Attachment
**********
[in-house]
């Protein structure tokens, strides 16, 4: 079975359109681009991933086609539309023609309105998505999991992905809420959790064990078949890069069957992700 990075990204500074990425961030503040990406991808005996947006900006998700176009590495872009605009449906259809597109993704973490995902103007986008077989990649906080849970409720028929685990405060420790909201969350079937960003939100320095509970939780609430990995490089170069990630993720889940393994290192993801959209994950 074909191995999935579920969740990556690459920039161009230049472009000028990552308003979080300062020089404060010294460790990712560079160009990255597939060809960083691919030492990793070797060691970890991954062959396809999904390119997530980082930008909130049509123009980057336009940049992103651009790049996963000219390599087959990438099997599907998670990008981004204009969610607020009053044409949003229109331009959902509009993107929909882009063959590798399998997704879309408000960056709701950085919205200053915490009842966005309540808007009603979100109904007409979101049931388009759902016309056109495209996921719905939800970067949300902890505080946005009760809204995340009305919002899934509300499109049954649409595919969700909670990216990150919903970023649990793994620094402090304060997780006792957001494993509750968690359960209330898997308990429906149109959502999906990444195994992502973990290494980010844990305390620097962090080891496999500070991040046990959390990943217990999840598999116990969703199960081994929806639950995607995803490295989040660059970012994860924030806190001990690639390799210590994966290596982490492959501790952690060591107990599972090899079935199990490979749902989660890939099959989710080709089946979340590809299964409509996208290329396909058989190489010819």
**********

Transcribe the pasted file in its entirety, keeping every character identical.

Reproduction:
[in-house]
């Protein structure tokens, strides 16, 4: 079975359109681009991933086609539309023609309105998505999991992905809420959790064990078949890069069957992700 990075990204500074990425961030503040990406991808005996947006900006998700176009590495872009605009449906259809597109993704973490995902103007986008077989990649906080849970409720028929685990405060420790909201969350079937960003939100320095509970939780609430990995490089170069990630993720889940393994290192993801959209994950 074909191995999935579920969740990556690459920039161009230049472009000028990552308003979080300062020089404060010294460790990712560079160009990255597939060809960083691919030492990793070797060691970890991954062959396809999904390119997530980082930008909130049509123009980057336009940049992103651009790049996963000219390599087959990438099997599907998670990008981004204009969610607020009053044409949003229109331009959902509009993107929909882009063959590798399998997704879309408000960056709701950085919205200053915490009842966005309540808007009603979100109904007409979101049931388009759902016309056109495209996921719905939800970067949300902890505080946005009760809204995340009305919002899934509300499109049954649409595919969700909670990216990150919903970023649990793994620094402090304060997780006792957001494993509750968690359960209330898997308990429906149109959502999906990444195994992502973990290494980010844990305390620097962090080891496999500070991040046990959390990943217990999840598999116990969703199960081994929806639950995607995803490295989040660059970012994860924030806190001990690639390799210590994966290596982490492959501790952690060591107990599972090899079935199990490979749902989660890939099959989710080709089946979340590809299964409509996208290329396909058989190489010819």